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Help to choose the right career for you.
Ideas for where to look for jobs.
How to use social media to help your job hunt.
Tips on CV writing and application forms.
Get tips on going for an interview.
We asked local employers what they looked for.
Some interview questions you may get asked.
What an apprenticeship is and what it can do for you.
Find out how an apprenticeship could fit into your future.
Search current apprenticeship vacancies.
Success stories from current and past apprentices.
Fancy volunteering for some experience?
Find out more about work placements.
Help on writing your business plan.
Tips on how to research your idea
Some advice on getting financial help to get started.
Hints and tips on running a business
Help with banking, cash-flow and keeping accounts.
How to market your business.
Become a Northern Star.
Consider a Higher Education Diploma
Everything you need to know about applying for a place in 2017
Investigate the alternatives to going to Uni.
Land that job
The interview is an opportunity for both the company and you to evaluate whether you are a good fit for the job so expect questions relating to your ability, work history, future goals, and whether you fit the company culture. This section is dedicated to every bit of advice we can give you to set you up for that interview.
"Job interviews can feel stressful and it’s normal to feel nervous, especially if you really want the job. If you feel anxious, just remind yourself that an employer might have looked at a hundred applicants and yours was short-listed. This means that you must have made a good impression already, so go in there with confidence!”"
Do your research on the company. Take a look at their website, check out their ‘about us’ section, their products or services and latest news or even their twitter account to get a good feel for the organisation.
Visit the business. Go one step further – can you visit? This is obviously much easier if it’s a shop or a public building. By doing this though you’ll get a better feel for the product and can even eavesdrop on the staff to see how they react to customers.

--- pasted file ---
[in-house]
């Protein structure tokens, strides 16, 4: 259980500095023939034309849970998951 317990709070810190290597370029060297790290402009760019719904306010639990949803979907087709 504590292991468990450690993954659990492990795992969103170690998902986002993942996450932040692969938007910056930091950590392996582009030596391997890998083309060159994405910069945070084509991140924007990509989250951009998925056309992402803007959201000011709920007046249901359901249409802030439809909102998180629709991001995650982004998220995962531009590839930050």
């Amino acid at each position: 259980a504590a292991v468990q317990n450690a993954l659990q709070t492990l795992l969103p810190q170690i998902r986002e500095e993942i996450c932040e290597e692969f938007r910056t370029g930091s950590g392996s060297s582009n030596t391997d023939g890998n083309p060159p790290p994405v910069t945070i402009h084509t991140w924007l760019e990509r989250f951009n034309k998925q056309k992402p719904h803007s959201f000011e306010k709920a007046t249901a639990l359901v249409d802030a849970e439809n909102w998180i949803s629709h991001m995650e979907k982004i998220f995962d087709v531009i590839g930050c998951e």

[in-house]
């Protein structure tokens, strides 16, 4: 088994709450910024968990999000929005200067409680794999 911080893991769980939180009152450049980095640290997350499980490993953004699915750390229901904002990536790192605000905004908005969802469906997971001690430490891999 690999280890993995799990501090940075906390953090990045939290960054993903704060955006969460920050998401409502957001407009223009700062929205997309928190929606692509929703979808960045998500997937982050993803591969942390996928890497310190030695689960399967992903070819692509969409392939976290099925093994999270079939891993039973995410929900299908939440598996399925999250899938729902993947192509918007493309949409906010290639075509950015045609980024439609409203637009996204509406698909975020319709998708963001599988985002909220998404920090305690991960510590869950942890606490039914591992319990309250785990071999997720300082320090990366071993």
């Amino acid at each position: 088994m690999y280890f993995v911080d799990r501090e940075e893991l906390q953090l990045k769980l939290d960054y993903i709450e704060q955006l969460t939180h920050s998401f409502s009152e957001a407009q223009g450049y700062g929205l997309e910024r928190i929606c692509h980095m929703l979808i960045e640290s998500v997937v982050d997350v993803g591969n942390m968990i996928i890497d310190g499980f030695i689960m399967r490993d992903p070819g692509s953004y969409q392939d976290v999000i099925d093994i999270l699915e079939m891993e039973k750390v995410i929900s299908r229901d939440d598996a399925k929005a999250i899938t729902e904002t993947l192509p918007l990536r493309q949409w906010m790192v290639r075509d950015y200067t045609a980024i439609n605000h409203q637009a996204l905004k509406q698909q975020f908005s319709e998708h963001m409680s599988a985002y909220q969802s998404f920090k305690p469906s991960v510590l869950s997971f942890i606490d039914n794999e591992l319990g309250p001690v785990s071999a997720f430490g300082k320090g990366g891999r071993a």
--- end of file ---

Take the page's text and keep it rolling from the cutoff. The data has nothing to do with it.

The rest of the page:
Read the person specification or job description. Make sure you understand the role you’re applying for and think about questions they could ask you that will help them understand whether you have the experience they need.
Rehearse some interview questions (check out some of our dummy questions here), plan your answers and read them out loud. If you can, maybe test them in front of someone you trust and see what they think.
Plan your route and know where you’re going. You don’t want any last minute stress when you find out you can’t find the street or the office or you didn’t leave yourself enough time to get there.
Plan what you’re going to wear in advance. Choose something that looks the part but still makes you feel comfortable.
Make sure that your outfit is clean and washed and if you need to, give it an iron the day before and hang it up ready for the next day.
Have a few questions up your sleeve to ask the panel at the end of the interview. Check out our list of practice questions.
Give examples with our answers. Don't just say that you can do something but explain when and how you did a task or used a particular skill.
Turn off your mobile at the door. Give your interviewers your undivided attention and don’t be tempted to check your phone even when you’re waiting to be seen.
Take your time and don’t rush into answering a question. If you need to think about something, just tell the interviewer that you just need a moment to think.
Be positive. You have as much chance as any of the other candidates so be positive and really sell yourself! Try to sit up straight and make good eye contact.
Don’t be tempted to tell a lie or exaggerate! The interviewer may catch you out or even worse, find out after you get the job and dismiss you.
Be confident but try not to be arrogant. Nothing turns off employers more than someone who is disrespectful and over-confident.
If you don’t get the job, don’t take it personally and keep going. Ask for feedback from the recruiter – this may give you some useful information which will help you in your next job. You can also drop into the careers service at any time and we’ll provide you with advice and feedback too.
Nowadays it's becoming more common to be interviewed by video or skype. This article from The Guardian shows you how ...
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